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Hybrid Energy Storage System

Periodic Reporting for period 1 - HESS (Hybrid Energy Storage System)

Reporting period: 2015-02-01 to 2015-07-31

Win Inertia´s HESS technology addresses the topic “Stimulating the innovation potential of SMEs for a low carbon energy system”. The HESS technology aims at developing and bringing to market affordable, cost-effective and resource-efficient solutions to decarbonise the energy system in a sustainable way, secure energy supply and complete the energy market.
In order to push HESS technology innovation from a TRL 6 to a commercial stage a set of hypotheses related to HESS’s envisaged business model have been previously identified (clients and partners, revenue streams, value proposition, etc.). Thus, this proposal aims at validating these hypotheses by carrying out a feasibility study. Potential clients will be surveyed about applications for energy storage and barriers for its implementation. HESS solution value proposition will be presented in order to assess whether it can solve their needs and, therefore, whether it is commercially feasible.
Information gathering for hypothesis validation has been carried out through interviews with potential clients, end users and partners. Most of the interviews have been conducted face to face and the rest have been conducted via telephone and videoconference. A semi-structured interview approach was followed using a questionnaire as the basis of the study but elaborating on the comments brought up by the participant. This approach has enriched the results and allowed identifying new perspectives for the analysis and new opportunities for the technology.
Four types of entities have been interviewed: TSOs, utilities, Engineering, Construction and Procurement companies (EPC) and research centres:
•TSOs and utilities (3 participants): TSOs and utilities are potential end users of energy storage technologies. Main advantages for them include improvements in the reliability and quality of the supply and flexibility in power generation scheduling, including a bigger share of renewable energy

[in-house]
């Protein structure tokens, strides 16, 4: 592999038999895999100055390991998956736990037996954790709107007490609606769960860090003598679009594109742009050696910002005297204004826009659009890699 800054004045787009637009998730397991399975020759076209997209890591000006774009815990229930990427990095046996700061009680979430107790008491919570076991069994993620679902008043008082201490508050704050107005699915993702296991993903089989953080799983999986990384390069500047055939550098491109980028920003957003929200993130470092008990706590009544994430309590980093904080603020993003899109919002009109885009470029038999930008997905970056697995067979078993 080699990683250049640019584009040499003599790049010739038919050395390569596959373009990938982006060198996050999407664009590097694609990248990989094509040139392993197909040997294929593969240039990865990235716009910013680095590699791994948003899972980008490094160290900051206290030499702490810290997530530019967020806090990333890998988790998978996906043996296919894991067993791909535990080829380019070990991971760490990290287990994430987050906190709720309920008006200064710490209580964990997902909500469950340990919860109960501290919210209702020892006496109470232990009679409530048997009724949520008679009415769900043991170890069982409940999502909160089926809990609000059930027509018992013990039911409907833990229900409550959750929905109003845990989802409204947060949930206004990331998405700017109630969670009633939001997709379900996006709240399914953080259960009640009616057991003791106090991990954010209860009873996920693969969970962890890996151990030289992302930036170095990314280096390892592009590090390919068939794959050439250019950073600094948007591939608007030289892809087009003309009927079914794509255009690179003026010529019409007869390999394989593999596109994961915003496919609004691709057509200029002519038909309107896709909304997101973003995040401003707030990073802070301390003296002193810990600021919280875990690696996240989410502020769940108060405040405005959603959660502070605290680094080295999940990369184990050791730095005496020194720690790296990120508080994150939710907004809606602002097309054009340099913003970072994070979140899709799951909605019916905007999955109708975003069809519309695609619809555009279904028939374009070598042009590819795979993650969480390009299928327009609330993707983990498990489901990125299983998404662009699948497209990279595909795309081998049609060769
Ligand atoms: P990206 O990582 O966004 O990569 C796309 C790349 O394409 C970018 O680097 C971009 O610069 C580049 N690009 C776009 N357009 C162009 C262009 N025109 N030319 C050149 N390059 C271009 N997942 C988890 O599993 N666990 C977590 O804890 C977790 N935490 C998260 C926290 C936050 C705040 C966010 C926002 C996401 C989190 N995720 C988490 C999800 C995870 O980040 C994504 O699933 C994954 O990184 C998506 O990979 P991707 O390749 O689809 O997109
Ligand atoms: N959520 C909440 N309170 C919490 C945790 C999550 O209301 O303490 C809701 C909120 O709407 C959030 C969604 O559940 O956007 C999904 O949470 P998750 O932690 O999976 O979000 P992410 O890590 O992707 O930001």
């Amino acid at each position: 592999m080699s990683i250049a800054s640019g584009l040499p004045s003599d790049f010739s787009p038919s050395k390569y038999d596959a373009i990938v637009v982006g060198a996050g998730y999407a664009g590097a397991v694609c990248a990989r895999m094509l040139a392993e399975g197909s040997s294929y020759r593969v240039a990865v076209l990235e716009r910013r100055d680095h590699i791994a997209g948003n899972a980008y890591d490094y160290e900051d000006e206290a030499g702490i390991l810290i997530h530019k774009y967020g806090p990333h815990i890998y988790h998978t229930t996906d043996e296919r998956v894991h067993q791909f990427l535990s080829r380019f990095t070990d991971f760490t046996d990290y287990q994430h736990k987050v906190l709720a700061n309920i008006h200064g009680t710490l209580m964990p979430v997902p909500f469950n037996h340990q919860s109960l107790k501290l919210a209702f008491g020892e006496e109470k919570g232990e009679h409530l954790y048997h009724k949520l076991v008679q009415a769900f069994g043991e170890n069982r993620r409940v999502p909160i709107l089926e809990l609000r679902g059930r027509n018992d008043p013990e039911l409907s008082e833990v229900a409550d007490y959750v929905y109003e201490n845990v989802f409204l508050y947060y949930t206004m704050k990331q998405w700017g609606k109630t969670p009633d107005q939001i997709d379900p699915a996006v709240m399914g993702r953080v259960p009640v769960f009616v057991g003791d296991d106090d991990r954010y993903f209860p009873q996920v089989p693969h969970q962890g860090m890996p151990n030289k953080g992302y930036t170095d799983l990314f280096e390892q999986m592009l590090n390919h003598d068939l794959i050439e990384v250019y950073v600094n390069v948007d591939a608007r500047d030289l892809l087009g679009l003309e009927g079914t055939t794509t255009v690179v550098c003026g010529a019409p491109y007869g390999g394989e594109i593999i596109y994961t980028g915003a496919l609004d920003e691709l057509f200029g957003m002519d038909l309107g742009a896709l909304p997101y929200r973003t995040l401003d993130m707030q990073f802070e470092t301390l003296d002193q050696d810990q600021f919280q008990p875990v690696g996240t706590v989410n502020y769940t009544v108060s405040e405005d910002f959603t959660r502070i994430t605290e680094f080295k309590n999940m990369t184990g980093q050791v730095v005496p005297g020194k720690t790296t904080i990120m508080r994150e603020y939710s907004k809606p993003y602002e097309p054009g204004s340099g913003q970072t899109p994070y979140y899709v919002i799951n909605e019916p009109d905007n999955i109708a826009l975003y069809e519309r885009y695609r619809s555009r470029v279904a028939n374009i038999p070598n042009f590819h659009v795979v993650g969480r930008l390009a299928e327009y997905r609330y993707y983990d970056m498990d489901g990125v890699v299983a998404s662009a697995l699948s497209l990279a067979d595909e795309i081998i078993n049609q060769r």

•EPCs (6 participants): EPCs are responsible for the supply of energy storage solutions that best matched their client’s requirements. They usually work for utilities and TSOs and, as a consequence, they are aware of their needs. EPCs can also provide information about energy storage in industrial applications, microgrids and also as part of generation assets that need energy storage to comply with grid codes.
•R&D centres (1 participant): with the exception of lead acid batteries, grid tied advanced electrochemical energy storage is a relatively recent development and its long term performance still needs to be assessed. R&D centres can offer a wider perspective both in terms of commercial solutions and technologies under development. R&D centres work along with grid operators, utilities, EPC and manufactures of electrochemical storage technologies and can provide a cross-perspective that it couldn’t be obtained otherwise.
Primary focus of the research is assessing the needs for the European market. However, since EPCs consulted have worldwide operations, information provided from non-European energy storage projects has been gathered. TSOs have also provided relevant information from non-European markets by contrasting their approach with foreign counterparts.

Main Results

Thanks to the semi-structured nature of the interviews, information gathered exceeded the answers of the questionnaire. General qualitative perceptions from the stakeholders participating in the research and their impression on their experience and awareness about energy storage are summarised before:
Limited experience in real deployment of the technology: although all participants in the industry are aware of energy storage advantages, in depth knowledge about implementation and exploitation strategies is rare. This is the main causes why some participants were not able to give their opinion on some of the topics surveyed.
Turnkey systems are the standard: utilities, TSOs and EPCs agreed that the preferred option for acquiring energy storage systems are turnkey systems. With the exception of Lead Acid batteries, electrochemical energy storage integration is not well known. Battery design and dimensioning depends on the chemistry chosen and the expected use. Therefore, EPCs rely on turnkey systems provided by a third party (battery integrators). EPCs are now working closely with technology suppliers in the system requirements in order to prevent inadequate performance or early degradation of the system. Suppliers can differentiate not only by their technology but also by the technical assistance provided during the design phase.
Cautious approach from TSOs and utilities: In general terms, utilities and TSOs (with notable exceptions though) have not gone beyond pilots ranging from the kWh range to a few MWh range. The degree of grid integration and battery use in each pilot varied between projects due to the precautions adopted to prevent disturbances in the grid and the need to preserve battery life due to the lack of experience in its operation.